The Basel Committee on Banking Supervision has a legitimacy problem.

The Committee has no formal legal existence tied clearly and directly to elected authorities, and its standards do not carry the force of law or treaty. The Committee’s closed proceedings are not documented and published for the sake of posterity. Despite these facts, this unaccountable, powerfully influential, opaque body has prescribed an increasingly steady stream of standards for internationally active banks over the last two decades.

These standards, which can have an enormous impact on bank customers and national economies, are then adopted by member jurisdictions. Increasingly, the people affected by Basel’s actions are wondering – and for good reason – who are these guys?

In the U.S., the legitimacy issue came to a head with the Basel III capital rules. Even though the Basel standards are designed and intended for large, internationally active banks, U.S. regulators are increasingly pushing them down to even the smallest banks. The Basel III capital standards are the clearest example, but others such as Basel III liquidity standards, have been pushed down to at least some non-internationally active banks. While the final U.S. version of the Basel III capital rules included some concessions to community banks, many bankers remain frustrated with the rule’s restrictions on Subchapter S institutions, the harsh treatment of mortgage servicing assets and the heavy compliance burden as banks retool systems for the new capital rules.

To its credit, the Basel committee does issue proposals for comment. Unfortunately, because the rules are ostensibly intended to harmonize regulation for institutions that compete at the global level, the vast majority of U.S. banks are unaware of the committee’s proposals and do not participate in the international process. No surprise, then, that the final international Basel capital standards were formed with no input from much of the banking industry and virtually no input from affected bank customers who could see significantly higher costs for banking products and services.

When U.S. regulators exposed their formal U.S. Basel III capital proposal for public review, thousands of comment letters were filed, expressing tremendous perplexity and even outrage. These letters, from U.S. banks of all sizes, expressed dismay at the bewildering details of a proposal negotiated by mostly foreign regulatory experts who are largely unfamiliar with the unique American banking system. State banking regulators from all 50 states were joined by members of Congress on both sides of the aisle who were quick to raise serious concerns during the U.S. rulemaking. Public doubts were raised about the utility of the Basel exercise, and some called for ending U.S. participation.

We believe proposals to end U.S. participation in the Basel Committee are misplaced. After all, the Basel Committee offers the best chance to achieve international harmony on key principles of bank supervision, and U.S. regulators approached the Basel process to promote standards that would benefit the U.S. financial system.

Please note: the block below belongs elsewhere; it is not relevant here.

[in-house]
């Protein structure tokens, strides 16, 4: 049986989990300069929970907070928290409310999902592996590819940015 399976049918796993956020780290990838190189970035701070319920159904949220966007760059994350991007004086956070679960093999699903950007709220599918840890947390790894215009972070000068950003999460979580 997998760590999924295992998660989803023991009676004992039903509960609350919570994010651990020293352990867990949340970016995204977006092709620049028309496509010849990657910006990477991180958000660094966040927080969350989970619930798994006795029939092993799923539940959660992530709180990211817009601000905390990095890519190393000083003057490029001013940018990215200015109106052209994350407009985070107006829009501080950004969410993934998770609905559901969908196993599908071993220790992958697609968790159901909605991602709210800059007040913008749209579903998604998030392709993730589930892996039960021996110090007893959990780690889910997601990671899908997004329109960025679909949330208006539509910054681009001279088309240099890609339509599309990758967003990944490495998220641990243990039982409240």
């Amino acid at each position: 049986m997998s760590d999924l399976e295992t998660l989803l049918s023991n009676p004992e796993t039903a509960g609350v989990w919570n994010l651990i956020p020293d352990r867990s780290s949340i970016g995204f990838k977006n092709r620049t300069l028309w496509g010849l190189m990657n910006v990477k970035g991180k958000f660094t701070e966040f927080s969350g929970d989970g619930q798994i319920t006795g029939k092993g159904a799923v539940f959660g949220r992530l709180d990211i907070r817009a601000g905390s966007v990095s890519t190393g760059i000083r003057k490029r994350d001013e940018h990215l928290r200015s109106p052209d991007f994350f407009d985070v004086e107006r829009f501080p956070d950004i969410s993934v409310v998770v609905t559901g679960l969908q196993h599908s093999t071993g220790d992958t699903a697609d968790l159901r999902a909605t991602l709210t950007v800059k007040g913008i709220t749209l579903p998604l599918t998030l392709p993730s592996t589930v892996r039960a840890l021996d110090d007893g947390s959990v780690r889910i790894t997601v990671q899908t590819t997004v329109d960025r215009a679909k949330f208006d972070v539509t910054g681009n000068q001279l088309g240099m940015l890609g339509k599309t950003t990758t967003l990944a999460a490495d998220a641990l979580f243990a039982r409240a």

But to preserve and enhance the value of this Basel effort, the banking agencies must seek out the views of the full range of U.S. banks – and do so early and often.

Engaging with banks of all sizes and types as a prelude to Basel discussions in future rulemaking – and throughout the process – would ensure banking agencies can make the most informed decisions. In the end, such efforts would serve to bolster the legitimacy of, and U.S. participation in, the Basel Committee.

Fortunately, the U.S. already offers a legitimate process that banking agencies can rely upon: Clearly presenting the plans and scope of a Basel exercise to the public using an Advanced Notice of Proposed Rulemaking. This process allows for broad public input on the clearly outlined goals of the discussion. In this way, banking agencies would find out more clearly where a problem lies before attempting to fix it.

Using an ANPR would also be consistent with past practice. In 2003, during the development of the Basel II international standard, the agencies issued an ANPR that clearly outlined scope, the potential regulatory requirements, and asked for comments so the regulators could "seek appropriate modifications" at the international level. As a result of this ANPR, every bank knew whether the Basel process would affect them, and with that information could choose whether to participate in the comment process.

As U.S. regulators prepare to discuss developing standards in Basel, they should have a clear understanding of whom the standard could apply to here, and that understanding should be shared by affected banks and their customers. The ANPR process would alert institutions that standards the Basel Committee is considering could apply to them, offering the critical opportunity to raise important issues publicly.

Knowledge is critical for participants in these discussions and for those who would be affected by them. If there is any chance that a Basel Committee standard could apply to community banks, U.S. regulators need to make every effort to consult with these institutions before agreeing to Basel standards. By including banks of all sizes in a public process, the regulators could bolster the legitimacy of the Basel Committee and make better rules that fit the diverse U.S. banking sector.

Hugh Carney is a senior counsel for the American Bankers Association.